How do we then get the best out of the course management team?
If you are going to manage your team, you need to be able to measure their performance. A set of criteria needs to be discussed as a team, agreed upon, and regularly referred back to. Then, if we are not achieving our aims, we can ask why not? Are there enough resources, or are our working habits or equipment perhaps not good enough?
The greenkeeping team should be empowered to manage their own activities to clearly defined goals – after all, you’re a club manager and you have other responsibilities. A big part of getting the best out of a course management team is to ensure they are very much a part of the overall golf club offering and team.
Have staff development plans in place, talk to them about career progression, and be honest about where they fit in the whole team. Too often, greenkeepers are out of sight, feeling forgotten about, and it doesn’t make for a good team dynamic.
“At every golf club that’s doing well, we see a greenkeeping team that is valued, regularly communicated with, and is seen as an important part of the overall organisation.”
When communicating with your course manager, it’s important to understand their capabilities, their experience, and their strengths and weaknesses.
With such incredible education opportunities available to the industry, the modern course manager is a highly-skilled professional and I’m still amazed by how much they know about their craft, from the technical; agronomy, irrigation systems, machinery etc to things away from the course, such as budgeting, communications and staff management.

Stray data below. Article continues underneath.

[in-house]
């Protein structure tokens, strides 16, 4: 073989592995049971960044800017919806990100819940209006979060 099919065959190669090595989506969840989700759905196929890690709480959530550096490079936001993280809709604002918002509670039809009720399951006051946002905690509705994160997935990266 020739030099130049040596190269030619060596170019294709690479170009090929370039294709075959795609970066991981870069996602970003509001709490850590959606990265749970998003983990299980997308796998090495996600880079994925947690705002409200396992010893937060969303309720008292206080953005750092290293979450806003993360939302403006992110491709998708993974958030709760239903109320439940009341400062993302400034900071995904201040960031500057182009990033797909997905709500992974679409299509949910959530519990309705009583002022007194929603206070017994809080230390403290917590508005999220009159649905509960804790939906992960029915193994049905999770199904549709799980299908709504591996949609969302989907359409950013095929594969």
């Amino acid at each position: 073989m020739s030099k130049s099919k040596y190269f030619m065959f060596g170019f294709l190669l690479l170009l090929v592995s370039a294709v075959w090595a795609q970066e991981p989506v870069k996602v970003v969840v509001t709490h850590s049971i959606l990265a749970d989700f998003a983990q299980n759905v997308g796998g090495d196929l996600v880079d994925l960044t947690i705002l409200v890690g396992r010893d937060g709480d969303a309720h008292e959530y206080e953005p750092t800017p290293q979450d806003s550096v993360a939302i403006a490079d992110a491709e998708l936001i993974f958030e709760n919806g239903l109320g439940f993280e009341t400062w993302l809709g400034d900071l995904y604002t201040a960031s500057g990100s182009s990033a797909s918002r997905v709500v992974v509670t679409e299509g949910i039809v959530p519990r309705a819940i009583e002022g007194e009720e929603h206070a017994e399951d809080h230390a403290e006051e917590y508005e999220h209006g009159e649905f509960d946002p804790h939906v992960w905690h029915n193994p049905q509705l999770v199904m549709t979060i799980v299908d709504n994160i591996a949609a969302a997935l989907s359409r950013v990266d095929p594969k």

Course managers are extremely passionate about their role in the golf course and invest so much effort that a sense of personal ownership is inevitable. The golf course isn’t theirs and they know one day they will pass it on to someone else, but you can’t get away from the fact they always talk about ‘my course’, it feels personal.
This can have a huge impact when they receive feedback, and that’s something I’d ask you to consider carefully. A course manager, being a passionate individual, will be more affected by one piece of criticism than they will by 99 compliments. Even the most experienced managers, at the biggest clubs, are still affected by a negative comment. You, as a club manager, need to recognise this, and bear it in mind when giving feedback about the course.
It is perhaps uncomfortable in my role to highlight weaknesses and I hate to generalise but there are some skills, shall we say, that are typically less prevalent in my industry. Political skill is one. The very best course managers understand and manage the politics of a golf club extremely well, but often this isn’t something that comes naturally.